Professor Plum with the Wrench? Abaqus FEA Knows

By Tim
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No, it’s not the famous game “Clue”. It’s the use of realistic simulation to perform forensic studies of skull fracture.

While, for the average person it is a bit gruesome to think about, medical examiners and police investigators are often faced with the need to determine how and why skull fractures occur.

Was the head injury caused by an accident or was the injury caused with the intent to murder the victim?

Researchers at the Institute of Forensic Medicine at the University of Copenhagen, in cooperation with the Technical University of Denmark (DTU), are using using technology from Simpleware (a SIMULIA partner) to transfer CT-scan data into SIMULIA’s Abaqus FEA software.  This allows them to gain a deeper understanding of the mechanics and forces that cause severe skull injuries.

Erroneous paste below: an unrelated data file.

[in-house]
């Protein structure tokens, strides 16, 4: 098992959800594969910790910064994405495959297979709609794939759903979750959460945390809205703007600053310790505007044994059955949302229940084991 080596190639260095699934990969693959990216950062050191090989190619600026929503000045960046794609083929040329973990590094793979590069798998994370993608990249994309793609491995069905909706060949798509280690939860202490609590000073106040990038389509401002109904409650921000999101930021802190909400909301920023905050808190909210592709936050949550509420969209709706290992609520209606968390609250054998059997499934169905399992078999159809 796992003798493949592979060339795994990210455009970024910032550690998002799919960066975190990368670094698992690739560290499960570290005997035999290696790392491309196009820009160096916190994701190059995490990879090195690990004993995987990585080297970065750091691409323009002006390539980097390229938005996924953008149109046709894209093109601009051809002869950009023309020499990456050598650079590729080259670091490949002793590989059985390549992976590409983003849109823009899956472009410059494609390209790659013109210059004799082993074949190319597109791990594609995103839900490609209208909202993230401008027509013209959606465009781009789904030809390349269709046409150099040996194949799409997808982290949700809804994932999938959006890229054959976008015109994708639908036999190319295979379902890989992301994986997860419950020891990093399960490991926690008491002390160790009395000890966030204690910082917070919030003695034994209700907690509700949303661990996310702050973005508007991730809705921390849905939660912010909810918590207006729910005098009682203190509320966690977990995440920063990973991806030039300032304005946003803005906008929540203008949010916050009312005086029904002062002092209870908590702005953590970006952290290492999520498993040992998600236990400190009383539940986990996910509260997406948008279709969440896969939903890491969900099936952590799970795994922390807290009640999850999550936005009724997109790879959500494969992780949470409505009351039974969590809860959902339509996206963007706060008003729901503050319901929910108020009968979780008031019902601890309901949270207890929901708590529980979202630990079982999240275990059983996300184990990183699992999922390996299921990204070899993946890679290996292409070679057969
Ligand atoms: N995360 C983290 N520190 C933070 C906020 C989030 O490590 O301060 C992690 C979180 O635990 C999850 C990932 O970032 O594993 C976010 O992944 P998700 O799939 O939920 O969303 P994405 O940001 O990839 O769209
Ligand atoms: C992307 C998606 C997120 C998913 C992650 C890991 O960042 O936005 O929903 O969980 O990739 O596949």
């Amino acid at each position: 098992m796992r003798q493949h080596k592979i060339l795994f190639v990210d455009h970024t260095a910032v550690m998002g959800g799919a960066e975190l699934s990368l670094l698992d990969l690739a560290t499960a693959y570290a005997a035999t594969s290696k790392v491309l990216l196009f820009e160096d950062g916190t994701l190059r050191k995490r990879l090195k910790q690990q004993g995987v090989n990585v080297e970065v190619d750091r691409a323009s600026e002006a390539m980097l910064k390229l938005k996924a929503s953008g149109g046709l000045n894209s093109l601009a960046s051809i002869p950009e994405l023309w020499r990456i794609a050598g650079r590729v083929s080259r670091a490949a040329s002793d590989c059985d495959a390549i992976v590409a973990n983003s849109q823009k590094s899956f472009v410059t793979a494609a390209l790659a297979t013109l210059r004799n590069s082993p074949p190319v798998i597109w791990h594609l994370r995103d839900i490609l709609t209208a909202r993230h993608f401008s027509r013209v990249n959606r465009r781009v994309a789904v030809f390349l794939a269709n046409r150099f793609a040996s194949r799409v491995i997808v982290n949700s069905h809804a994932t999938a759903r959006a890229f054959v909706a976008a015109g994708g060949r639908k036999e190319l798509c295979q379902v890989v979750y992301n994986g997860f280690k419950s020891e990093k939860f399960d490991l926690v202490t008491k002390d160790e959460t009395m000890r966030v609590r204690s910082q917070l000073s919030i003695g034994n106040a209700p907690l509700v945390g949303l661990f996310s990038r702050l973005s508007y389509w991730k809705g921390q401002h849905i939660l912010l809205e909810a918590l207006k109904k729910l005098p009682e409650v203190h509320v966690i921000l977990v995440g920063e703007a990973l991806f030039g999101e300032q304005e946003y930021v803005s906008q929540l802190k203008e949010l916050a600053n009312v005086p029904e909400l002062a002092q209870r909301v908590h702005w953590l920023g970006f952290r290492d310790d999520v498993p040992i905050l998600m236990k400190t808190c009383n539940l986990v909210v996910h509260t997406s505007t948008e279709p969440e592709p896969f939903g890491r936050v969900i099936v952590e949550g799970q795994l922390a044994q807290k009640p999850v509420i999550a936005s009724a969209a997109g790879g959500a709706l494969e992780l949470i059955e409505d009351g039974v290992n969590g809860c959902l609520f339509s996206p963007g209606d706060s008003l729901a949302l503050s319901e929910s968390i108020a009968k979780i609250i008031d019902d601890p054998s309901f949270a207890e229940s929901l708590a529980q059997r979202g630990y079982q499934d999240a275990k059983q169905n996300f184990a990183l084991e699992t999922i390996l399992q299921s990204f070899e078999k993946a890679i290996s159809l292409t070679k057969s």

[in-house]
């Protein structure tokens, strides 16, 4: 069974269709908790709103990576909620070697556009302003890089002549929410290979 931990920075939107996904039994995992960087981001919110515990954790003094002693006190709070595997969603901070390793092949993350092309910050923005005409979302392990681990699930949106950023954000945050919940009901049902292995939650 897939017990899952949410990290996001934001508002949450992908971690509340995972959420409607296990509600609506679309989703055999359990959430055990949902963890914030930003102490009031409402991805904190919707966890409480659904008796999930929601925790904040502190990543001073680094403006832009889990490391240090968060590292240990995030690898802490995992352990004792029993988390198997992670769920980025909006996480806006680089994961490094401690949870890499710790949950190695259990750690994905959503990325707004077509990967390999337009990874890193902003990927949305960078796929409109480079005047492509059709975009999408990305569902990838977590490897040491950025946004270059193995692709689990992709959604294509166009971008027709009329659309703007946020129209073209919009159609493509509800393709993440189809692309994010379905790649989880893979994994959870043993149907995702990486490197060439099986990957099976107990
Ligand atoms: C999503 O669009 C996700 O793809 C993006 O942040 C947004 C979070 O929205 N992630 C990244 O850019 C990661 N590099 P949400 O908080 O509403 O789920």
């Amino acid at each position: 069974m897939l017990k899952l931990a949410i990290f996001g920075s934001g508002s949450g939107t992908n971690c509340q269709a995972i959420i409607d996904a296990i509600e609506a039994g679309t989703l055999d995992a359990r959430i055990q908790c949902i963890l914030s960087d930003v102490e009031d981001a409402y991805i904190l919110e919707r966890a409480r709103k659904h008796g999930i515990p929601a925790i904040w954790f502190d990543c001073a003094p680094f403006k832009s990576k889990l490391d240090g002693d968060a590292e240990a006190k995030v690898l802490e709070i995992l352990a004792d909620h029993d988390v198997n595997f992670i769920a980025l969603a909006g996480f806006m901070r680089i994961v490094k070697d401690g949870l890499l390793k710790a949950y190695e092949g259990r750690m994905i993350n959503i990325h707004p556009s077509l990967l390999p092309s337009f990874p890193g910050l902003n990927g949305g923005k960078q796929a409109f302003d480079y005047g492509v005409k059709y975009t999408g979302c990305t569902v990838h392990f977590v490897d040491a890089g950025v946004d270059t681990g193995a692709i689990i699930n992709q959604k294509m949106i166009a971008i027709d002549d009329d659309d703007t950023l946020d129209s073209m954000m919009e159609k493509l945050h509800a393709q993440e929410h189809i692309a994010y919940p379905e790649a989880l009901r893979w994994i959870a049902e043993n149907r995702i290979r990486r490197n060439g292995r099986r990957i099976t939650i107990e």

While the researchers consider their current studies as preliminary, these represent a critical step on the path to developing a general tool for supporting medical examiners with easy, achievable and accurate numerical simulation to support their judgment regarding the cause of death.

To get more details, check out the complete case study in the latest issue of INSIGHTS magazine  here.

Are you as surprised as I am that Abaqus FEA software (traditionally used to study the performance of mechanical systems in cars and airplanes) is being used in forensic head injury research?


Blowin’ in the Wind: Michel Desjoyeaux

By Richard